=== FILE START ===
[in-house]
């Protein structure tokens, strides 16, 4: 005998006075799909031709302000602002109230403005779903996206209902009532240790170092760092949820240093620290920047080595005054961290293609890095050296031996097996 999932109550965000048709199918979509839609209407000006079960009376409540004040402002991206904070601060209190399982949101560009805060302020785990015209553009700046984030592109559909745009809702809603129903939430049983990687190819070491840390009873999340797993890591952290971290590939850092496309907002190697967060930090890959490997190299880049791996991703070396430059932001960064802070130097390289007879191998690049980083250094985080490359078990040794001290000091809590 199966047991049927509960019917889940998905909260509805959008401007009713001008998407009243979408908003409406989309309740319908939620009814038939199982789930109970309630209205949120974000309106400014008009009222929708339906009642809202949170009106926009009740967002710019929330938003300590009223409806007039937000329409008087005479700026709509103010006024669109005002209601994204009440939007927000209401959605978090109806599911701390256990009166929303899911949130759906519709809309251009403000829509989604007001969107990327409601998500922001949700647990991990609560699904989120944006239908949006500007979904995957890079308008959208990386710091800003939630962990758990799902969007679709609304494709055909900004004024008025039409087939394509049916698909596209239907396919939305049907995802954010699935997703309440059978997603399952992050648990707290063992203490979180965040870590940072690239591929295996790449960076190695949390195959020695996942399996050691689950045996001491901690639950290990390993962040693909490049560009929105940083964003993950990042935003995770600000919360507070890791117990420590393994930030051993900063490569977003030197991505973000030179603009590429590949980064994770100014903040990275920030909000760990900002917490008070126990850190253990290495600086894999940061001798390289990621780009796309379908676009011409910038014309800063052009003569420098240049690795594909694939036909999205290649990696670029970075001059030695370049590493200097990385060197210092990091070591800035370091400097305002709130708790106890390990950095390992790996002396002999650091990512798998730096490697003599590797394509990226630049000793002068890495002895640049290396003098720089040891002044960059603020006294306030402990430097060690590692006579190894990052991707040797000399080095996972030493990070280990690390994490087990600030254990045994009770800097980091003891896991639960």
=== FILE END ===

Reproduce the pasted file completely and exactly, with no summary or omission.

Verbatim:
[in-house]
């Protein structure tokens, strides 16, 4: 005998006075799909031709302000602002109230403005779903996206209902009532240790170092760092949820240093620290920047080595005054961290293609890095050296031996097996 999932109550965000048709199918979509839609209407000006079960009376409540004040402002991206904070601060209190399982949101560009805060302020785990015209553009700046984030592109559909745009809702809603129903939430049983990687190819070491840390009873999340797993890591952290971290590939850092496309907002190697967060930090890959490997190299880049791996991703070396430059932001960064802070130097390289007879191998690049980083250094985080490359078990040794001290000091809590 199966047991049927509960019917889940998905909260509805959008401007009713001008998407009243979408908003409406989309309740319908939620009814038939199982789930109970309630209205949120974000309106400014008009009222929708339906009642809202949170009106926009009740967002710019929330938003300590009223409806007039937000329409008087005479700026709509103010006024669109005002209601994204009440939007927000209401959605978090109806599911701390256990009166929303899911949130759906519709809309251009403000829509989604007001969107990327409601998500922001949700647990991990609560699904989120944006239908949006500007979904995957890079308008959208990386710091800003939630962990758990799902969007679709609304494709055909900004004024008025039409087939394509049916698909596209239907396919939305049907995802954010699935997703309440059978997603399952992050648990707290063992203490979180965040870590940072690239591929295996790449960076190695949390195959020695996942399996050691689950045996001491901690639950290990390993962040693909490049560009929105940083964003993950990042935003995770600000919360507070890791117990420590393994930030051993900063490569977003030197991505973000030179603009590429590949980064994770100014903040990275920030909000760990900002917490008070126990850190253990290495600086894999940061001798390289990621780009796309379908676009011409910038014309800063052009003569420098240049690795594909694939036909999205290649990696670029970075001059030695370049590493200097990385060197210092990091070591800035370091400097305002709130708790106890390990950095390992790996002396002999650091990512798998730096490697003599590797394509990226630049000793002068890495002895640049290396003098720089040891002044960059603020006294306030402990430097060690590692006579190894990052991707040797000399080095996972030493990070280990690390994490087990600030254990045994009770800097980091003891896991639960």